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A Ron Paul Democrat?

June 18, 2008

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On Tuesday June 10, 2008, something interesting happened here in South Carolina. For the first time in a long itme, an authentically populist conservative won a close race in a very important political primary.

Bob Conley is a virtual unknown who defeated an establishment candidate supported by the usual coterie of party insiders and special interest groups. The primary victory was narrow (1,058 votes) and the turnout was very low (only 17%), but nonetheless Conley, a conservative, observant Catholic from a blue-collar background, will be his party’s candidate for the U.S. Senate come November—as a Democrat.

“Flattop Bob,” as he is often called, would likely be the first to tell you that he was a long shot to win the Democratic nomination, as he is no conventional Democrat. Whereas his opponent, well-known lawyer and longtime party activist Michael Cone, was the safe and obvious establishment choice

Maverick Conley bolted the GOP a few years ago over amnesty, war and trade policy and was a vocal supporter of Ron Paul’s presidential bid.

Though his primary campaign was poorly covered by the media (a blessing in disguise), Conley represents a unique combination of dissident, anti-establishment themes running on the fringes of both major political parties and his candidacy is perhaps the best hope for putting a paleoconservative in the U.S. Senate this November.

While most of the grassroots conservative support in the Palmetto State was focused around former Republican National Committee member Buddy Witherspoon’s effort to defeat the pro-amnesty, McCain-enamored, Lindsey Graham, Conley was then, and remains now, the most consistent conservative in the race. Conley’s Buchananite views on trade and immigration are as tough as anything Witherspoon was offering, and his advocacy of sound money strikes a chord with many fiscal conservatives that would otherwise never give a Democrat a second look. It is also not unreasonable to assume that Conley’s traditional Catholic positions on abortion and gay marriage were contributing factors to his success.

Though Conley lacks the ground support that drives most populist insurgencies, the political realities on the ground in South Carolina are ripe for an underdog candidate of his ilk. In contrast to Conley, incumbent Lindsey Graham has elected to run as the moderate in the race. Graham’s attempt to marginalize his Democratic opponent as an extremist, ultraconservative is an odd tactic for a man who is regarded with contempt by a huge portion of the GOP’s base. In South Carolina, “moderate” is a dirty word and extreme is often seen as a synonym for principled. Graham’s positioning of himself as a centrist may have helped in a primary race where low turnout allowed for socially liberal retirees from the Northeast to wield a disproportionate amount of influence. In a general election race, where turnout is expected to be relatively high, this sort of tactic defies all logic. With Graham willfully contributing to the narrative of Conley as the race’s true conservative, the real issue will be securing the Democratic base.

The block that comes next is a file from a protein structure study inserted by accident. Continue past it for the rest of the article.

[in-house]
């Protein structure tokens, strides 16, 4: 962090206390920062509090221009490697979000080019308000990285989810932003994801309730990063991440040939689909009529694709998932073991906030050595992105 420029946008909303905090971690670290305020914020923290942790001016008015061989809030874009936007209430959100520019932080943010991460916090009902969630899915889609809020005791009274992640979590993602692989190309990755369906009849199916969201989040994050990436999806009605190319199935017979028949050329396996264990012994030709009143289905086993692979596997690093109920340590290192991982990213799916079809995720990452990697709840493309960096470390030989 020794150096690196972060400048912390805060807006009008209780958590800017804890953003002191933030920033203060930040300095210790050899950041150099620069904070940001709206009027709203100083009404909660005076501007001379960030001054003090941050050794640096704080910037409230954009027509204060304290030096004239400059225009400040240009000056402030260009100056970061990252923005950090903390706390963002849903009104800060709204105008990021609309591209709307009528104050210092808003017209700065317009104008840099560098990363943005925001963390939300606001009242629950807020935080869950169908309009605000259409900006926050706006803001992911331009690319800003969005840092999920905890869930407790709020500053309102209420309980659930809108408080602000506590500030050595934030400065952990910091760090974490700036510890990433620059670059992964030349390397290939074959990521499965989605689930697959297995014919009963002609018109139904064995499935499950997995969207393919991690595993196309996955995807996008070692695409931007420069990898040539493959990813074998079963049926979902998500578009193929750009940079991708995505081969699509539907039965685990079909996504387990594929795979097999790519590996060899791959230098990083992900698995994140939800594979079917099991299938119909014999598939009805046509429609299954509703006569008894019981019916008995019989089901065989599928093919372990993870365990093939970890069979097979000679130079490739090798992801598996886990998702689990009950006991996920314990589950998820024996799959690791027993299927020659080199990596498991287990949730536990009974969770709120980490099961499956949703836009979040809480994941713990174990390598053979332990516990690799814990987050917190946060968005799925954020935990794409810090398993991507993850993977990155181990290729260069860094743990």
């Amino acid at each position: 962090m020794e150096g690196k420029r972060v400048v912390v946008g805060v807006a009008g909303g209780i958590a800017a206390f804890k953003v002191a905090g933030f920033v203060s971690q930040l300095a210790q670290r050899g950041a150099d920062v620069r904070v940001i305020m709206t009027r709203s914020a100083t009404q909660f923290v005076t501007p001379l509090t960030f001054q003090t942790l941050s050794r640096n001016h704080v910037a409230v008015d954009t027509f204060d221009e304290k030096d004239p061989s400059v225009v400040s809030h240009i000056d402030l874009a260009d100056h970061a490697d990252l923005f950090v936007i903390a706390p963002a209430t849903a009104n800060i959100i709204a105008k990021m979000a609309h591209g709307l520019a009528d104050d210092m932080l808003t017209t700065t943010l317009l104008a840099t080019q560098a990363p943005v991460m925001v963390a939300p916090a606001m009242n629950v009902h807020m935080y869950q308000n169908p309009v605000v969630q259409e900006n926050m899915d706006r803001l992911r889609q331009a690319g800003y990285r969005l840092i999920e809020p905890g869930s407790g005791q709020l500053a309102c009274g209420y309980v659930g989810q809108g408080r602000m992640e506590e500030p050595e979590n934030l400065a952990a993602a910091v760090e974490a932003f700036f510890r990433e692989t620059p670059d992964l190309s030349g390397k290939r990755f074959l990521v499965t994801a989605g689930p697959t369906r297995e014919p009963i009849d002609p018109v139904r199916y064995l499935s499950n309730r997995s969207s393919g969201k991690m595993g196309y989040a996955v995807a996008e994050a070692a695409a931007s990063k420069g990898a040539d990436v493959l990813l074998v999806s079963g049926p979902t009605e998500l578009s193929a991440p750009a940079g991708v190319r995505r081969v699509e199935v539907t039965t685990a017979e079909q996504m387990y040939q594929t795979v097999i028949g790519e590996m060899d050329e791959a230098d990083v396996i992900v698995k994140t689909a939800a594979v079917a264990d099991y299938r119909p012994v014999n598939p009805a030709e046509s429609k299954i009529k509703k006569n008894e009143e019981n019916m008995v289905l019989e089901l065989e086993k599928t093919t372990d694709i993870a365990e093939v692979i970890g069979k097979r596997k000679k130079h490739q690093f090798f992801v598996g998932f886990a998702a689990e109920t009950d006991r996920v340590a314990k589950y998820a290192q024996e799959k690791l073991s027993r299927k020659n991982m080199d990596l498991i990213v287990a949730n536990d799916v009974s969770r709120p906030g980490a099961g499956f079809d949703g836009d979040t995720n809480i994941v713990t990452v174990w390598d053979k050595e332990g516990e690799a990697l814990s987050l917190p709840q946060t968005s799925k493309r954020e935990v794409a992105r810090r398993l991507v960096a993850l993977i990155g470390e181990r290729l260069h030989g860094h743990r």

On the surface, an overt opponent of multiculturalism would seem to be at a distinct disadvantage, but again the circumstances work in Mr. Conley’s favor. Conley’s trade position will likely be attractive in the upstate where the textile industry has been ravaged by outsourcing. The phony economic nationalism of John Edwards played well enough in his home region to give him one of his strongest showings in the primary season. Conley’s more authentic version is complimented by a cultural conservatism that Edwards lacked. While it’s not a lock, if a serious effort is made, the former engineer could sweep the region.

Perhaps the best news for the Conley campaign will be his presence on the same ballot line as Barack Obama. Though it is unlikely that a Democrat will win South Carolina in the presidential race, it was only a few months ago that Obama received more votes in the state’s Democratic primary than the top two Republican presidential candidates combined. In SC, thirty percent of the population is black, Obama’s appeal to them is undeniable and they unquestionably remain enthusiastic about electing one of their own. A record turnout of Democrats voting straight ticket would no doubt benefit Conley.

Though it may be tempting to write him off due to his lack of funds and organization, it’s worth noting the electoral upheaval that took place in Virginia just two years ago. While Jim Webb was not a political neophyte, he was an underdog, running against an establishment Republican in George Allen. Allen was viewed by many politicos as the best possible GOP candidate for president in 2008. Despite early polls that showed him far ahead of Webb, Allen lost in large part because of Webb’s ability to build a broad constituency around a variety of populist issues. Graham is an even more egregious symbol of unrepresentative government than Allen was, and Conley is in a much better position politically than Webb was.

The day after the primary race, a mutual friend sent me a message about his pal “Bob” who ran for the Democratic nomination and “accidentally” won.

Accidental or not, the unique candidacy of “Flattop Bob” Conley may be just what the doctor ordered for the second stage of The Revolution. A Democrat, in the cradle of secession, who asks that we help fight the neocons and advance “the cause of liberty” by supporting his candidacy. I like the sound of that.

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